• Quality School Plan (QSP) is the plan that your child’s school has in place to guide teaching and learning for the school year. The plan says what the school is doing to improve outcomes for all students. 

    The QSP is also the school’s Title 1 Schoolwide Project Plan and must meet all the Title 1 requirements.

    What does QSP include?

    • a needs assessment that includes achievement data
    • instructional goals and strategies
    • school reform strategies
    • student support strategies to help struggling learners
    • how the school will include parents in their children’s learning
    • the training that teachers will get to help them do a better job
    • how the school can make the best use of all its resources
    • how student test score information will be used to improve teaching
    • what type of support is best for students
    • what the school will do to close performance gaps among groups of students
    • the school’s budget for local funds and for all the school’s grants
    • the school’s plan for wellness efforts called the Wellness Action Plan.

    How can I look at my child’s school’s QSP?

    You are welcome to read it at school.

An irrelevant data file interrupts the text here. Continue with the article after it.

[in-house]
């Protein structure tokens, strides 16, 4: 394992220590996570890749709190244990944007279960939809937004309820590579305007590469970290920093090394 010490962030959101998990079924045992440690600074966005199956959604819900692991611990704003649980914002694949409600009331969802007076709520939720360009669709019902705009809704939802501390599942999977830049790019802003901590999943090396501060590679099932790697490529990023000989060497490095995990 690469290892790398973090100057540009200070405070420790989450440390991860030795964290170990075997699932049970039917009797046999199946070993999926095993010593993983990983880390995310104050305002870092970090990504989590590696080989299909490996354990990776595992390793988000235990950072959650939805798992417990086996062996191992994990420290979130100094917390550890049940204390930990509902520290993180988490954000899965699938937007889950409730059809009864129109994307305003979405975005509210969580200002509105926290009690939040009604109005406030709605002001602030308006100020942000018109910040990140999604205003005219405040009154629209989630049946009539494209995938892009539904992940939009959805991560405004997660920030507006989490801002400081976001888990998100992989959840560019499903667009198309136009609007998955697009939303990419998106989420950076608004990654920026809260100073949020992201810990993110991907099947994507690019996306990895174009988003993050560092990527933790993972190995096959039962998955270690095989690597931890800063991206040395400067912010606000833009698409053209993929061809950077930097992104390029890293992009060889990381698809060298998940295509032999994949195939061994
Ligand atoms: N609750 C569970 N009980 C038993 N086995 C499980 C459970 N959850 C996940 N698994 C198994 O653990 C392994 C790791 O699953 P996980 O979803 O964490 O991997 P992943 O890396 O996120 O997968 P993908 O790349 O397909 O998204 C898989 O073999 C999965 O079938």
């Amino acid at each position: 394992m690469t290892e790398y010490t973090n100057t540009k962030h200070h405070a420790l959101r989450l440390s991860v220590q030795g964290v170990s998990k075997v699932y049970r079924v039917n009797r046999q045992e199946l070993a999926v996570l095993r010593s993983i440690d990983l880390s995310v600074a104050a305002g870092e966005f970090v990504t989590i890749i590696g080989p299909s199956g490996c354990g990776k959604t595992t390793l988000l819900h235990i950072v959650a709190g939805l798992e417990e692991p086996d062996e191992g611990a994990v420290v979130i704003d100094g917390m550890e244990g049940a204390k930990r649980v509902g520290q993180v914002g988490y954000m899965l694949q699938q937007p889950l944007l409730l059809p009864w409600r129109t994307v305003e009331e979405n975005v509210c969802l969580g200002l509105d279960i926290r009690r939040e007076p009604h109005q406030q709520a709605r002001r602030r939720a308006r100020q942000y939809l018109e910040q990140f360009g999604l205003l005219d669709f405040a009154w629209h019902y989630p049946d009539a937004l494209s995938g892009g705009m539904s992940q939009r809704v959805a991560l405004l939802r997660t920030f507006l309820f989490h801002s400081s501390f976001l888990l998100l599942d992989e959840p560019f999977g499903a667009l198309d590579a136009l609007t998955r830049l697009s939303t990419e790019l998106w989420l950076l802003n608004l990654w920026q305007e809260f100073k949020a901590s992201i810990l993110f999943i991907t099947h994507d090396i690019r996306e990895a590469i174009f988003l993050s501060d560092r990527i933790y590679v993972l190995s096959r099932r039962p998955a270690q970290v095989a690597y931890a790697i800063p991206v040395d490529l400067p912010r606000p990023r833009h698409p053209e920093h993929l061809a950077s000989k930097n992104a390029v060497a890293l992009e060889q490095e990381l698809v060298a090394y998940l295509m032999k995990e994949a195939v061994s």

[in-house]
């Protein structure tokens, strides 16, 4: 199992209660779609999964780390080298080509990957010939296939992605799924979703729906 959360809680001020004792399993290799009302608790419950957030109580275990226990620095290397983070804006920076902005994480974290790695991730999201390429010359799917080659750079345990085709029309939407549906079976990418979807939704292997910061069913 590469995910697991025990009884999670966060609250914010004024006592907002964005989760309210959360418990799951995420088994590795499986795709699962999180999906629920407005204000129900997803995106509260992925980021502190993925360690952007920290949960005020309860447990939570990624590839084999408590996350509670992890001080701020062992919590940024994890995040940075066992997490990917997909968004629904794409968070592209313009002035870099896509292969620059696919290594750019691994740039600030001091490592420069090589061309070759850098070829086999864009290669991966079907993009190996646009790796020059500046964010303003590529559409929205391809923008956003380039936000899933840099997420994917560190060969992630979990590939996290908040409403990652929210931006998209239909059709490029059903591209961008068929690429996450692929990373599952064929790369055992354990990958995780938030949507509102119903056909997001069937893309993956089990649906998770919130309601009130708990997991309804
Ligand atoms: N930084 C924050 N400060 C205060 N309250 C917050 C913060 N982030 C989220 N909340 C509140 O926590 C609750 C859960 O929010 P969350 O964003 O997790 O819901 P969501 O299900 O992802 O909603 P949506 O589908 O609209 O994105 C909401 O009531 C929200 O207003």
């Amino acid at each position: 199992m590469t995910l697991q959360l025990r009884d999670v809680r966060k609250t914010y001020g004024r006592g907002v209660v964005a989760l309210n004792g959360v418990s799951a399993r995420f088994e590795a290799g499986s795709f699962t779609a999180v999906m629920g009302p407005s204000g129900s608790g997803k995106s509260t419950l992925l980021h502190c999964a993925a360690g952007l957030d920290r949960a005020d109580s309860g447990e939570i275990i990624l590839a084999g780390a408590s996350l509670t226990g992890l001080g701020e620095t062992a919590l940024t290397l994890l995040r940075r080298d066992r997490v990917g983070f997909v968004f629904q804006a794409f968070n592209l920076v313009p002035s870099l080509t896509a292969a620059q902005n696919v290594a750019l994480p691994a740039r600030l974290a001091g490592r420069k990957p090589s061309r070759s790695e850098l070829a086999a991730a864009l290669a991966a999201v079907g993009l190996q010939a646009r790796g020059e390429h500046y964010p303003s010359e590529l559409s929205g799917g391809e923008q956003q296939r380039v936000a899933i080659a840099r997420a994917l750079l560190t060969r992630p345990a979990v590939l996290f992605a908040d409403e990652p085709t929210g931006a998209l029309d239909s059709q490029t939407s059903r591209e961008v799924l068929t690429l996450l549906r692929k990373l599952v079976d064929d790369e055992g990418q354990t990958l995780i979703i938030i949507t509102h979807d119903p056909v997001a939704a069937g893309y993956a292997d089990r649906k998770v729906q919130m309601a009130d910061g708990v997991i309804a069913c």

Schools should have summaries of their plan to give parents and others who want to know the school’s plans. Schools should translate their summaries for the major language groups in their school. 

    If you need help understanding your child’s school’s QSP, ask the principal to review it with you.

English Learners

  • If you are the parent of an English learner (EL), you can expect that:

    • Your child’s level of English will be tested each year until they become proficient. You will receive the language assessment report every year. If your child is not meeting state benchmarks, you will be notified and asked to provide recommendations for how your child’s school can help your child to meet language goals. For more information, visit
    • If the Boston Public Schools thinks that your child should be in a program to learn English, you have the right to choose the program you think best. Click here for information on the different EL programs offered in the BPS.
    • EL programs for students with disabilities should also meet the needs of their Individualized Education Programs (IEPs).
    • In addition to learning English, your child should be taught the same content as all other students in mathematics, history, and other subjects.
    • The information you get should be easy to understand. Information about your child’s academic progress, special education or other education services, health and safety, and other essential information should be available in the language you know best.
    • For more information on your rights to translation and interpretation services, please contact the school leader or visit the BPS Translation and Interpretation website